Personally and as a Christian of the non-Calvinist variety, I'm not for a flat percentage taking from the poor. The poor always suffer more with flat schemes, and those schemes set the poor back for no good reason.

Many of the issues I've raised here are technicalities for continued debate and discussion; but in any case, the debate should be public. The days must end and soon when J. P. Morgan types make the decisions behind closed doors and in a contrived rush giving the excuse that the people are too stupid.

As for your question about the Bank of North Dakota (BND), I'm not sure what you're asking when you say does it allow fractional-reserve lending.

If you look at their most recent annual report, you will see that in the broadest terms, total loans were $2,845,860,000 on deposits of $3,021,234,000. That doesn't appear to be fractional-reserve banking to me. However, you'd have to look at the actual legislation and case law, if any, to determine whether or not the bank is prohibited from employing fractional-reserve banking.

Yes, BND is definitely a socialistic island, and people such as Ellen Brown have been calling for the various states to do exactly what you've asked about. I've written posts trying to draw attention to the possibility especially for California for instance. They are in very serious trouble, and California is huge. If CA could convert to the BND model, it would go a long way to converting the nation and world.

The banksters though will fight it tooth and nail and likely worse. There really are sociopaths within that system sitting on the top floors in the premium corner offices. They definitely expend the lives of others to hold onto and expand their private empires. It's sheer evil.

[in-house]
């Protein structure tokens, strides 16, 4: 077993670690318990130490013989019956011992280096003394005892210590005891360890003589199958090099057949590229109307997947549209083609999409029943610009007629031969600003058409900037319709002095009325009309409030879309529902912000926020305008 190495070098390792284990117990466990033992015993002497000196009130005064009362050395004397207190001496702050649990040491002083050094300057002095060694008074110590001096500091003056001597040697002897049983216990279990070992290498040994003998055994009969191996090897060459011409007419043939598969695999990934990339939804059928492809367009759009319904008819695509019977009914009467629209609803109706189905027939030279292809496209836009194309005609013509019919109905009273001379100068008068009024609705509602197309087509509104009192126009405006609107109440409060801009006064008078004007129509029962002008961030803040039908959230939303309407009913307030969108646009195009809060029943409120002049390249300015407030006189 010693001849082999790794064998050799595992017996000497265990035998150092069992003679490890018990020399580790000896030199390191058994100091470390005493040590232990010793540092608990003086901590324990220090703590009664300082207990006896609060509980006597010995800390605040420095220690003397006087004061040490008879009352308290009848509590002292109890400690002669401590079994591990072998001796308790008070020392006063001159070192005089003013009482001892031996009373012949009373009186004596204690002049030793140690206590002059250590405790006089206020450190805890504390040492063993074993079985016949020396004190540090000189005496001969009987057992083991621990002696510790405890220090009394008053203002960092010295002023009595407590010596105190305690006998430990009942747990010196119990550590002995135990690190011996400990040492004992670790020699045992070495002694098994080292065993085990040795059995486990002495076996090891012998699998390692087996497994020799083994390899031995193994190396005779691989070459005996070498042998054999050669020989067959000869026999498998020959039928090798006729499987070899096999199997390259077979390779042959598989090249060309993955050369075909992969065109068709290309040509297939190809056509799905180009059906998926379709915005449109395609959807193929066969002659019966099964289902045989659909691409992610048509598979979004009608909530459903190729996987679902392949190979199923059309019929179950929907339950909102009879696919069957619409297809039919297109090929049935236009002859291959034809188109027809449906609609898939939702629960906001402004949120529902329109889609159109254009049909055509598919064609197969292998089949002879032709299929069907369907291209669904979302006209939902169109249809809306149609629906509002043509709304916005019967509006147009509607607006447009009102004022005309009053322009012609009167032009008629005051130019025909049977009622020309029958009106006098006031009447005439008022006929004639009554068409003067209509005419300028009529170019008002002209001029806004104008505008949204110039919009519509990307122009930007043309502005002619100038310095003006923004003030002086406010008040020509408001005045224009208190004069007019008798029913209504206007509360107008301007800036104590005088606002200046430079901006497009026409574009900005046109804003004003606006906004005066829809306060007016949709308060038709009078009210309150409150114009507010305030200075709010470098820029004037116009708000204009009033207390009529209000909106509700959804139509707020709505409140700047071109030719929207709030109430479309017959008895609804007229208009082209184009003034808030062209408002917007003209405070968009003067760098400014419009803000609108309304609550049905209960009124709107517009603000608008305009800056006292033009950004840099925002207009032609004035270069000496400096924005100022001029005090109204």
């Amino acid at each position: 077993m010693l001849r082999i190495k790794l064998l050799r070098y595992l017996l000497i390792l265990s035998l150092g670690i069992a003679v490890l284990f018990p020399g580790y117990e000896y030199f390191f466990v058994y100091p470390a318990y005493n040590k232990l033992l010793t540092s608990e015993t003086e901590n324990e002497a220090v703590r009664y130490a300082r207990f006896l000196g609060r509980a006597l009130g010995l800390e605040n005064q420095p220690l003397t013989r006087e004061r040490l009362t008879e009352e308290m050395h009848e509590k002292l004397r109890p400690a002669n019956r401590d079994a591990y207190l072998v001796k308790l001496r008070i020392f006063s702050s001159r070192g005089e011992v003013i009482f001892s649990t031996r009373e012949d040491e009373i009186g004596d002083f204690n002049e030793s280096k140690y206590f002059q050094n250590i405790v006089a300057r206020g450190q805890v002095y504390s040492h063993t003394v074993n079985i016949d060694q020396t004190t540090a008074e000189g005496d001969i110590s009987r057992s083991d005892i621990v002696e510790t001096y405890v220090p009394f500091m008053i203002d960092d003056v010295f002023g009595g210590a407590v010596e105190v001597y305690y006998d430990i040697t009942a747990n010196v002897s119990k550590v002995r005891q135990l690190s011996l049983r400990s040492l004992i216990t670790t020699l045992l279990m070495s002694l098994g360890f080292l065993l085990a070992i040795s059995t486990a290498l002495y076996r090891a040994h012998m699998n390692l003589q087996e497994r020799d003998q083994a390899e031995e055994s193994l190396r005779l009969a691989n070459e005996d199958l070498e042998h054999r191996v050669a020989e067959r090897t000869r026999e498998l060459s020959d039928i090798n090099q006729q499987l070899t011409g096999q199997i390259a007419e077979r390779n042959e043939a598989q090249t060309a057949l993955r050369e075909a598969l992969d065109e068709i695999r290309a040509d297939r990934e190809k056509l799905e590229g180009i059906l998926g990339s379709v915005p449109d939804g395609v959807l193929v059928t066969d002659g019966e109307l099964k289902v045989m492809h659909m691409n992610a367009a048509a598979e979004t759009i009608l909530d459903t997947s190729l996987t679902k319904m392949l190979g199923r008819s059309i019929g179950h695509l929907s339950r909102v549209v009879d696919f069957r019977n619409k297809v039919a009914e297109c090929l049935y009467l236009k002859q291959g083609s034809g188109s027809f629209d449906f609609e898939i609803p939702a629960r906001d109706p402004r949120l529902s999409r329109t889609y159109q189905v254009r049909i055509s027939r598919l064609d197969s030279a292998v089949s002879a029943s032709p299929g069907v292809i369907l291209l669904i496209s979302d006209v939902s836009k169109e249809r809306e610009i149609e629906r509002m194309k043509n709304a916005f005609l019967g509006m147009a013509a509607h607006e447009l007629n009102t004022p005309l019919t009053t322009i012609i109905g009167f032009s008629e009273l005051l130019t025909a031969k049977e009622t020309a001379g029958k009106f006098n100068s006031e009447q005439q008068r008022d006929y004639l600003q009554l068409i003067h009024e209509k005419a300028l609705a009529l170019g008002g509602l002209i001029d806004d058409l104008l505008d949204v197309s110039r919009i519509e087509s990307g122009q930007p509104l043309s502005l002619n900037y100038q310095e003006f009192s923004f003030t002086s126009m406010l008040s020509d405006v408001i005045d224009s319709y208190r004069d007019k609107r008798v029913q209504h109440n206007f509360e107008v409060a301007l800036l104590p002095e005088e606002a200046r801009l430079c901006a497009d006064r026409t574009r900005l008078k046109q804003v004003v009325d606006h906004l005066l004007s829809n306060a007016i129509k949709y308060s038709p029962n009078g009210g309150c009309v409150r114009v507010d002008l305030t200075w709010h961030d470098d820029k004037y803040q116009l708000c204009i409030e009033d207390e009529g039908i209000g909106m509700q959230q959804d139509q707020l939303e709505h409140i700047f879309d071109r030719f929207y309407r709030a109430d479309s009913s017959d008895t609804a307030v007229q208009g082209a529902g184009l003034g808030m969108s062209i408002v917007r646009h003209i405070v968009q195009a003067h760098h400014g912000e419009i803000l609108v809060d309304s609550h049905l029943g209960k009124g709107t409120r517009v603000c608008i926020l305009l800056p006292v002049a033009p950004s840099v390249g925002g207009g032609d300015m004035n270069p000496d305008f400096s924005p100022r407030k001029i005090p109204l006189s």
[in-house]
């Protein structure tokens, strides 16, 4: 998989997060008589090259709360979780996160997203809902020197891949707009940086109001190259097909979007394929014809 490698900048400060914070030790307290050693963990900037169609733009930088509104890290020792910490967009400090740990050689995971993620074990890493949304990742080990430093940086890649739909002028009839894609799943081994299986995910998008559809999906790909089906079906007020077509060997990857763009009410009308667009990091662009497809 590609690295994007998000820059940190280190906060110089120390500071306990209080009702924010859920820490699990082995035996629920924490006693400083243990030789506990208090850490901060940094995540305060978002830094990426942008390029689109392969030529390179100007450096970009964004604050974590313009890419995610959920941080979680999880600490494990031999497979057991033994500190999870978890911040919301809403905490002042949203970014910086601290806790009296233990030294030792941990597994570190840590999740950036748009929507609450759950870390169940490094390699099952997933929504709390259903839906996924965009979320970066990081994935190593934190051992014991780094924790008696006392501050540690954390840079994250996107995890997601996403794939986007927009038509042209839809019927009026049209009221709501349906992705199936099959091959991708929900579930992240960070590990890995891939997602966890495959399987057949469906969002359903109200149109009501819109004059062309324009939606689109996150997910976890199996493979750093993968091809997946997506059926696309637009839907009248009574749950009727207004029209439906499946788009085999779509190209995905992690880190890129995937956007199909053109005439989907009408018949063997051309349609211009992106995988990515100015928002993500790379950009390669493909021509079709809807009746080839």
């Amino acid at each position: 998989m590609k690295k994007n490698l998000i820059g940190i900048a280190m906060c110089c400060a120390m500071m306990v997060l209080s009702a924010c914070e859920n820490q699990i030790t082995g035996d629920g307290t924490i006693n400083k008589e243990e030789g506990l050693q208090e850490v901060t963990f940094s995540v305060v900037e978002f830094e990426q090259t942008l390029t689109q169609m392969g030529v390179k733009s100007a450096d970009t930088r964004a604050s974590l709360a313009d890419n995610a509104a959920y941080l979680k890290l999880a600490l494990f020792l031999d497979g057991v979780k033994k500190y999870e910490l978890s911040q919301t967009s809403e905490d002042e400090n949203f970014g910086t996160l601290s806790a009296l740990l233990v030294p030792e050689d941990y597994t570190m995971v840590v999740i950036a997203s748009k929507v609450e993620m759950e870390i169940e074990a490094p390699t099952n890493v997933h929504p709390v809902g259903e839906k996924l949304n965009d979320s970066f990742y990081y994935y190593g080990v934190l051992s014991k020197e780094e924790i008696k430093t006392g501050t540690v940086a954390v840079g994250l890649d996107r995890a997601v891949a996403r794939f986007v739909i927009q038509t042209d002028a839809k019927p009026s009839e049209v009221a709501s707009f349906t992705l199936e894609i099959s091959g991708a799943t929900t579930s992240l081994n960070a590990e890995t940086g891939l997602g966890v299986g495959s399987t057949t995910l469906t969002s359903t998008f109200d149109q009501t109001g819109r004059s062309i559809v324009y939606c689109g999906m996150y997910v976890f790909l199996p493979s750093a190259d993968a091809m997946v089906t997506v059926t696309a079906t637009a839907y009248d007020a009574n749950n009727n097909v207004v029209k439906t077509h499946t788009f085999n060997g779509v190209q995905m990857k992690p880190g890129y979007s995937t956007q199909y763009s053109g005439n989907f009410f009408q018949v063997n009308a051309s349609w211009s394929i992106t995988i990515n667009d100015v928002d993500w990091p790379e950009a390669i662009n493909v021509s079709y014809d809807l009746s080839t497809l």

I have nothing against socialism over total privatization. My final view though is that people turn away from coercion across-the-board.

As for whether or not the BND model is the best, I say that it is not; however, it is better than current practices.

You should understand that I have a Christian worldview that is not widely shared. I don't always raise that when writing about eliminating the national debt, which in any case, is the right thing to do. An atheist certainly would not be wrong from a Christian perspective were that atheist to be for eliminating the national debt.

The national debt is the single most destructive aspect in the American and world economy [excluding militarism and such], but zero-reserve banking isn't far behind it and is nevertheless tied to it now. Monetarism, per the Chicago School, et al., is wrong; and turning the economy over to the Austrian School of economics would be vastly worst than Monetarism.

Going to United States Notes (improved and enhanced) is not a panacea. It is only a stepping stone. There is though no major obstacle in terms of the average intelligence level of the American people that should prevent them from readily seeing and comprehending the distinct advantages over the current Federal Reserve System or Austrianism, which is just a recipe for totalitarian monopoly finally residing in one person. The type of person who would arrive there based upon the spirit of individual, private acquisitiveness is just not going to be beneficial and bountiful for the people as a whole.

We really do need to care about the general welfare. We really do need to take the reins away from the sociopathic.

I hope this has done justice to your inquiry.

I may turn it into a blog post since your questions are likely to be shared by the more intelligent and inquisitive. So, I didn't reply with "moron."



You may also be interested in: "Gold-Bug Austrian Batted Zero: Ron Paul, Competing Currencies: Free Competition in Currency Act."


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  • Tom Usher

    About Tom Usher

    Employment: 2008 – present, website developer and writer. 2015 – present, insurance broker.

    Education: Arizona State University, Bachelor of Science in Political Science. City University of Seattle, graduate studies in Public Administration.

    Volunteerism: 2007 – present, president of the Real Liberal Christian Church and Christian Commons Project.